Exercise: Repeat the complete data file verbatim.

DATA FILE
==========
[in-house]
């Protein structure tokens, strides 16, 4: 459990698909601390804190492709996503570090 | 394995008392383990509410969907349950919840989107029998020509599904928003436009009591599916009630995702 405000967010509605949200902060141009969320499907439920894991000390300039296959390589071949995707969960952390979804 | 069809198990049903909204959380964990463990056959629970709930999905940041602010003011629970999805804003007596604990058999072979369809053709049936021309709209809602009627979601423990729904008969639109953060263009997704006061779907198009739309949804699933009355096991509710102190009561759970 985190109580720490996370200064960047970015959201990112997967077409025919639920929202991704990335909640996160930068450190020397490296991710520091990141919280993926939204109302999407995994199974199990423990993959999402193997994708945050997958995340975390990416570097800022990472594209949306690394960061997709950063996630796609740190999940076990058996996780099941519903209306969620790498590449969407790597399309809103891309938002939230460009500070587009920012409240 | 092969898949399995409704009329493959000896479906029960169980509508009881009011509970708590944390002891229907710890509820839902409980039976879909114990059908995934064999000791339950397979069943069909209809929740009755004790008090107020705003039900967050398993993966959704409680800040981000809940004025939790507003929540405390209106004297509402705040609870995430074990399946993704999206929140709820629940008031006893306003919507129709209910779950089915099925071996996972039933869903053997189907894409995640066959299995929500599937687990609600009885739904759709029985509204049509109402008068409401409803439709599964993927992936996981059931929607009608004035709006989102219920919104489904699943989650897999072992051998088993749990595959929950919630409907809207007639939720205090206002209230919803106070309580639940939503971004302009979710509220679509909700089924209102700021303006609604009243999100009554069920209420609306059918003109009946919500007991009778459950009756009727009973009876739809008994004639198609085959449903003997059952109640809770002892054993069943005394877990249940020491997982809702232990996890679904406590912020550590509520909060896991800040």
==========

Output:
[in-house]
């Protein structure tokens, strides 16, 4: 459990698909601390804190492709996503570090 | 394995008392383990509410969907349950919840989107029998020509599904928003436009009591599916009630995702 405000967010509605949200902060141009969320499907439920894991000390300039296959390589071949995707969960952390979804 | 069809198990049903909204959380964990463990056959629970709930999905940041602010003011629970999805804003007596604990058999072979369809053709049936021309709209809602009627979601423990729904008969639109953060263009997704006061779907198009739309949804699933009355096991509710102190009561759970 985190109580720490996370200064960047970015959201990112997967077409025919639920929202991704990335909640996160930068450190020397490296991710520091990141919280993926939204109302999407995994199974199990423990993959999402193997994708945050997958995340975390990416570097800022990472594209949306690394960061997709950063996630796609740190999940076990058996996780099941519903209306969620790498590449969407790597399309809103891309938002939230460009500070587009920012409240 | 092969898949399995409704009329493959000896479906029960169980509508009881009011509970708590944390002891229907710890509820839902409980039976879909114990059908995934064999000791339950397979069943069909209809929740009755004790008090107020705003039900967050398993993966959704409680800040981000809940004025939790507003929540405390209106004297509402705040609870995430074990399946993704999206929140709820629940008031006893306003919507129709209910779950089915099925071996996972039933869903053997189907894409995640066959299995929500599937687990609600009885739904759709029985509204049509109402008068409401409803439709599964993927992936996981059931929607009608004035709006989102219920919104489904699943989650897999072992051998088993749990595959929950919630409907809207007639939720205090206002209230919803106070309580639940939503971004302009979710509220679509909700089924209102700021303006609604009243999100009554069920209420609306059918003109009946919500007991009778459950009756009727009973009876739809008994004639198609085959449903003997059952109640809770002892054993069943005394877990249940020491997982809702232990996890679904406590912020550590509520909060896991800040």